Addiction is a monster in itself, and writer/director Bryan Bertino doesn’t simply want you to know that; he wants you to feel that. In creating a film that does nothing in any way to glorify the trauma of addiction, Bertino’s The Monster makes an extremely articulate – if not overtly obvious – statement on this disease that has destroyed millions of families. The film is heartwrenching, moving, and above all, scary. In other words, The Monster is an excellent horror film.
The basic premise of the movie is this: a mother (Zoe Kazan) and daughter (Ella Ballentine) break down in the middle of the night and hit a wolf. But they were not the only ones to do damage to the canine; they quickly notice that on its body are horrible wounds. Wounds that look like they came from something much bigger than the wolf. Then, the wolf disappears. Something had to move it, and could probably guess that this thing, whatever it is, was the one to do it.
The Monster flashes between the current situation in the road and the circumstances that led them there. More specifically, the movie flashes back to scenes in which the pair fight and argue. Multiple sequences go by in which the mother’s addiction has caused her life to derail. It shows her as a broken, horrible person. It seems to make no effort to describe Kazan’s character in any way besides selfish, and this is one of the true strengths of the story.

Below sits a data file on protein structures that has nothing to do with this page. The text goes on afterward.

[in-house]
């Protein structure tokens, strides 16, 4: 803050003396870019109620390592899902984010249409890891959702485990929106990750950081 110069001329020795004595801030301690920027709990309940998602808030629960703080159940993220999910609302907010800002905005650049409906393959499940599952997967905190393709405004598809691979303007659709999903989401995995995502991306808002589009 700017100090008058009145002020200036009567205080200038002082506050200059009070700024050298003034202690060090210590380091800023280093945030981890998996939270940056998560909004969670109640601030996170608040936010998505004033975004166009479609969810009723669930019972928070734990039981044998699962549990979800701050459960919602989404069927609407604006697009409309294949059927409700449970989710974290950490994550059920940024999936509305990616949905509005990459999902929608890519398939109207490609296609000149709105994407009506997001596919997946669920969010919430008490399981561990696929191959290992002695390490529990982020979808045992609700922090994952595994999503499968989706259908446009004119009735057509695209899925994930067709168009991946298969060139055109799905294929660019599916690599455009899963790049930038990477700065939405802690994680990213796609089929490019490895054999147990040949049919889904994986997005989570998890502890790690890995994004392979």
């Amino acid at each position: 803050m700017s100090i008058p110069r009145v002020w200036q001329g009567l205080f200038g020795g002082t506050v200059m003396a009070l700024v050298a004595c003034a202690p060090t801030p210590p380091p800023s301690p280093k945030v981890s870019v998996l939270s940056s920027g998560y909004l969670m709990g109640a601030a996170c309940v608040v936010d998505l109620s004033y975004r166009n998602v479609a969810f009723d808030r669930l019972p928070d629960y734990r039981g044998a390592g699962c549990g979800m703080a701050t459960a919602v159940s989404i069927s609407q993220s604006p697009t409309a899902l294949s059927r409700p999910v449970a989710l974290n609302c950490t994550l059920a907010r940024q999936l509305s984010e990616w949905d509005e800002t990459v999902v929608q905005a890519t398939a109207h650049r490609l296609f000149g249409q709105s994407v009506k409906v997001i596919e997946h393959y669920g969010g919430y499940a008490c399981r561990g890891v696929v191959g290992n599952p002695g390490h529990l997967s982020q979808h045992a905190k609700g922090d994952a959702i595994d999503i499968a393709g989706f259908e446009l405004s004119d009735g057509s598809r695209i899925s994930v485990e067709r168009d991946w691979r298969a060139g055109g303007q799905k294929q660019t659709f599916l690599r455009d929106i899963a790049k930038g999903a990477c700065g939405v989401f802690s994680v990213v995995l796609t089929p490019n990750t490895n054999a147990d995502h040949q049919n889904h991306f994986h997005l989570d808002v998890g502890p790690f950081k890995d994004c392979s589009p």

Often, movies that deal with drug addiction gloss over the pain and the heartbreak that their characters face by being a little too easy on the addict. They show both sides; the good and the bad. However, this is a situation where they seems to be no silver lining to the mother and daughter relationship; Kathy, the mother, is not kind to her child. Her alcohol and drug addiction has taken over her life. Caught in the middle is her daughter, Lizzy, and therein lies the allegory between the monster in the road and the monster in their relationship.
Through all of this, it is clear that Kathy does love her daughter. Lizzy, despite her frustrations, feels the same. This is where the trauma appears in the film. This addiction – this monster – is ripping their lives apart. Despite all of Kathy’s actions, you still want her and her daughter to have a happy ending. You want her to be better than this; you want her to be a good mother. And though some may undoubtedly criticize the film for being a bit too “on the nose” with the metaphorical aspect, I feel that Bertino is actually attempting to hammer it into our heads about how horrible this situation is for everyone involved.
It’s one thing to feel scared by a horror movie, but it’s another thing to feel emotionally crushed by it. Bertino’s simple film about a mother and a daughter breaking down in the middle of the night has a lot more depth than one might think at first glance. At the end of the day it feels much more like a dramatic portrait of a broken family that just happens to include a monster in it than a horror movie. For that, I think The Monster is a homerun.
The Geeked Gods Score: 4/5. Great.
Sad, scary, and moving. Highly recommended.